I definitely am not embarrassed, because I was in the right. That said, had I been a little more diplomatic about it instead of just flat-out saying No, I probably could have avoided the whole thing. If nothing else, it was just really comical. And what happened today, actually is my sister-in-law sent a message to me and my wife saying Hey, I just read that Reid got kicked out of one of his own shows, and I hadnít mentioned anything to my wife about it. I got busted! She sent me an e-mail saying What the hell did you do?!


AC: Well, weíll put in a bad word for the Roxy on the site. Anyway, we just kind of touched on Bela Fleck and Victor Wooten what kind of bands, new or old bands, are you listening to these days?

RG: For me, thereís three buckets, if you will. Thereís the classic rock, which is the stuff that growing up in the í80s was my bread and butter, and thatís all the obvious stuff I always talk about: Crosby Stills and Nash, Allman Brothers, Neil Young, Grateful Dead, Paul Simon, just all these amazing songwriters and musicians. So thatís Bucket One, and I always go back to that well.
Bucket Two would be the Jerry Douglases, the Bela Flecks, the Bill Frisells, the John Scofields, and lumped in with them I would put, and I donít really know a ton about jazz, but I do listen to Wes Montgomery, Bill Evans just feats of genius on their instruments. And I really like instrumental music, and I respect amazing musicianship.
Bucket Three would be like current bands that are about and out that I dig. I really was blown away by The Slipís last album, so Iíve listened to that quite a bit. They pulled a 180 I guess it wasnít a 180, but they pulled a 90 at least. It was, in my estimation, such a flawlessly recorded and well-written album. I love Gillian Welch for similar reasons. I just find her so credible artistically and emotionally credible is the best way to describe her. I really like Josh Rouseís stuff a lot. Iíve always been a big fan of Drew Emmitt and Leftover Salmon again, great songwriting, great playing.
And the list goes on and on in the indie rock world, I really like the New Pornographers. I actually like AC Newmanís solo stuff better than the New Pornographers for some reason. I really do enjoy MOFROís music. I like Jonah Smith, whoís a Relix favorite; heís a great songwriter and they have a great band.


AC: You forget sometimes how people can just absolutely floor youÖ

RG: Yeah, itís weird. John Leccesse, the bass player in Assembly of Dust, made this comment recently, and it seemed to sum it up, which is, theyíre so many bands that, and even within in the grassroots scene, Iím not saying pop bands, Iím saying bands in indie rock and jambands and singer/songwriter, cross genres, that about so much about style and not about substance. And maybe they just fit they sound like, they look like, they feel like, and thatís really the primary thing that people react to.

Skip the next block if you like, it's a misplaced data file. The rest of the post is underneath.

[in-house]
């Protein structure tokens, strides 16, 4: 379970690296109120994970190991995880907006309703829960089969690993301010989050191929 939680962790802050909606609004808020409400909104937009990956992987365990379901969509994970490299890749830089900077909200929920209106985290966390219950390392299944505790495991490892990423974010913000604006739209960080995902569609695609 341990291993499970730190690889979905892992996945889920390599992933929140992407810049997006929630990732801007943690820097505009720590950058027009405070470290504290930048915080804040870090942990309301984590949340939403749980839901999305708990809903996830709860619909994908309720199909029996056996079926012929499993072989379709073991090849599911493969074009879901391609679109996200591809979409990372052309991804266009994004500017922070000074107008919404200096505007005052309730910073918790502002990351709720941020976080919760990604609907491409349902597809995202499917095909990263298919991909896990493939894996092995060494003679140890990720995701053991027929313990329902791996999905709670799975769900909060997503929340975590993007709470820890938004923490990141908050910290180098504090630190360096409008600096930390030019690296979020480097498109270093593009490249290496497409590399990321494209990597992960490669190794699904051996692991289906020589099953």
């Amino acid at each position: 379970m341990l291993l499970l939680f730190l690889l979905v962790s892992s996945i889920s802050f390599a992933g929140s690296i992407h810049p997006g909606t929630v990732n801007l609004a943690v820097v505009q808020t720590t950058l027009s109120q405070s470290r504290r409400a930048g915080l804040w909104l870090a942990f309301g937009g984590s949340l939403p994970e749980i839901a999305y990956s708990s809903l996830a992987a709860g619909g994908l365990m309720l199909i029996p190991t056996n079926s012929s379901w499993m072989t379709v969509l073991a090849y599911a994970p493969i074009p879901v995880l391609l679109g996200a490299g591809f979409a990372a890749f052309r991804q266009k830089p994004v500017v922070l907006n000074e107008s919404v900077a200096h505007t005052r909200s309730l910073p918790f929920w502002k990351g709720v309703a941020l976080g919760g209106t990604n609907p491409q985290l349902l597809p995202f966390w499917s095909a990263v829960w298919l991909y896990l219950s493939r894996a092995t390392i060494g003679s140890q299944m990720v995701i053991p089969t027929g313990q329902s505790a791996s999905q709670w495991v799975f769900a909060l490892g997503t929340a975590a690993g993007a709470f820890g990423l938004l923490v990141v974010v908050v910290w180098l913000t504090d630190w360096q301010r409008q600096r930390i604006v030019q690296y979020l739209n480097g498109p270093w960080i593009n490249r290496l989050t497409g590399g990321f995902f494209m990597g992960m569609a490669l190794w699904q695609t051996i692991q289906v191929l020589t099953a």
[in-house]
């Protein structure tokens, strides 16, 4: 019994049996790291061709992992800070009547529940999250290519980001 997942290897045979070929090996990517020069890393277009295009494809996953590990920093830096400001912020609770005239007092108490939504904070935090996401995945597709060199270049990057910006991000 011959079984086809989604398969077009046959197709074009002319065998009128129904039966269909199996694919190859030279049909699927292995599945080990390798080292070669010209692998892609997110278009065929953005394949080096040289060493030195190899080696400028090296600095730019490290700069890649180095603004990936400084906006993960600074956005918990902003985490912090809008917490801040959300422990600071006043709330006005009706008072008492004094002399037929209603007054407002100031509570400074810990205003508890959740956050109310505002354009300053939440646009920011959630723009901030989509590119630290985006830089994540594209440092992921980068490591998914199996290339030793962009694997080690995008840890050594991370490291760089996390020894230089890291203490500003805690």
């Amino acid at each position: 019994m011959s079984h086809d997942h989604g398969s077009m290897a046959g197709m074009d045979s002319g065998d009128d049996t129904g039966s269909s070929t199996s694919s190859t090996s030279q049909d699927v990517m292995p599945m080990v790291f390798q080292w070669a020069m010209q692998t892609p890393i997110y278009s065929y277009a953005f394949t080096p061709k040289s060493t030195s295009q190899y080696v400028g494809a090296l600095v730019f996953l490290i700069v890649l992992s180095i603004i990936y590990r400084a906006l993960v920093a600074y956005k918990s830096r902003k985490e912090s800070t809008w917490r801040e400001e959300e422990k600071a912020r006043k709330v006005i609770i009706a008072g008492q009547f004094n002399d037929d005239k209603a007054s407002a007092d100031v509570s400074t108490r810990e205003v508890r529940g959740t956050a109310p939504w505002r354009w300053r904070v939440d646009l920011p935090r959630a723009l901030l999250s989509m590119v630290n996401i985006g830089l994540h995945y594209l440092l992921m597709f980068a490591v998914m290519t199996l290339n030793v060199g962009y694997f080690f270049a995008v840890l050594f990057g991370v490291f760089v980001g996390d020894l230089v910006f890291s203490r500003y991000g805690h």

And then thereís this whole other class of bands that are just so substantive and really lacking style. If you ever heard Bill Frisell speak on some of his live performances, itís like, Iím not sure if thereís anybody even home. Itís clear he doesnít want to speak, and yet his music is so substantive. I donít know how you rectify that issue, or maybe you never do, but as a musician, and even just as a fan, itís a frustrating conundrum.


AC: I saw your former Strangefolk bandmate Erik Glockler played with Assembly of Dust some time this summer, sparking this kind of small remembrance that there used to be a Strangefolk. Playing with him, or anyone from those days, are there pangs to play again, like would you ever want to play some shows here and there with the old band?

RG: You mean, like, do I want to have The Police reunion? (Laughter)
I love seeing those guys, and itís really cathartic in some ways to have them come out, and be able to spend time with them, and to just be able to re-live all the great times we had without all the intensity of the moment. I saw them all recently at a wedding, and we actually played as the original Strangefolk at the wedding. Andre Gardner was our tour manager for all those years, and he got married, and so we played his first dance and then a small set. That was the first time weíve played together in a long, long time, probably since 2002 or so. That was neat.
We had such a great time together and just really lived the Great American Dream together. Or not the Great American Dream, but I donít know what it was. It was like Jack Kerouac-style. For me, Strangefolk is a coming-of-age story. When I write my autobiography, thatíll be the coming-of-age years.


AC: How does someone go from Strangefolk to business school?